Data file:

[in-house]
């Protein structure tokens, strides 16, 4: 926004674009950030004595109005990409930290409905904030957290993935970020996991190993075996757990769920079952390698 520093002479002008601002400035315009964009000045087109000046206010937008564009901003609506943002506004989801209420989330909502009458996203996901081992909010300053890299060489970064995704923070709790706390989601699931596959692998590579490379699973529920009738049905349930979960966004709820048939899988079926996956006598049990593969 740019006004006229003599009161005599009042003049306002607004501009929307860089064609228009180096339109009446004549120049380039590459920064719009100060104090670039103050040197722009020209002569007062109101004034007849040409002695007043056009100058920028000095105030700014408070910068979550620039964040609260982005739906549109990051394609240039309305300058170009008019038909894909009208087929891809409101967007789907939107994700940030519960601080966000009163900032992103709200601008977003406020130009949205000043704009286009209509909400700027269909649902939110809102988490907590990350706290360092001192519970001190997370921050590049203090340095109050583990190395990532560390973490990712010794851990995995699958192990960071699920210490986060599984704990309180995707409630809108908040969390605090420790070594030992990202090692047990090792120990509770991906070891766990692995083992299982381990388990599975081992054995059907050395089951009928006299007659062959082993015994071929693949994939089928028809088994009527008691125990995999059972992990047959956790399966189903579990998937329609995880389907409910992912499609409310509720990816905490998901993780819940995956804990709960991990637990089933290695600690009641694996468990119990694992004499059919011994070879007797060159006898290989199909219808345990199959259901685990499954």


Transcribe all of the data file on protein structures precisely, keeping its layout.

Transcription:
[in-house]
């Protein structure tokens, strides 16, 4: 926004674009950030004595109005990409930290409905904030957290993935970020996991190993075996757990769920079952390698 520093002479002008601002400035315009964009000045087109000046206010937008564009901003609506943002506004989801209420989330909502009458996203996901081992909010300053890299060489970064995704923070709790706390989601699931596959692998590579490379699973529920009738049905349930979960966004709820048939899988079926996956006598049990593969 740019006004006229003599009161005599009042003049306002607004501009929307860089064609228009180096339109009446004549120049380039590459920064719009100060104090670039103050040197722009020209002569007062109101004034007849040409002695007043056009100058920028000095105030700014408070910068979550620039964040609260982005739906549109990051394609240039309305300058170009008019038909894909009208087929891809409101967007789907939107994700940030519960601080966000009163900032992103709200601008977003406020130009949205000043704009286009209509909400700027269909649902939110809102988490907590990350706290360092001192519970001190997370921050590049203090340095109050583990190395990532560390973490990712010794851990995995699958192990960071699920210490986060599984704990309180995707409630809108908040969390605090420790070594030992990202090692047990090792120990509770991906070891766990692995083992299982381990388990599975081992054995059907050395089951009928006299007659062959082993015994071929693949994939089928028809088994009527008691125990995999059972992990047959956790399966189903579990998937329609995880389907409910992912499609409310509720990816905490998901993780819940995956804990709960991990637990089933290695600690009641694996468990119990694992004499059919011994070879007797060159006898290989199909219808345990199959259901685990499954």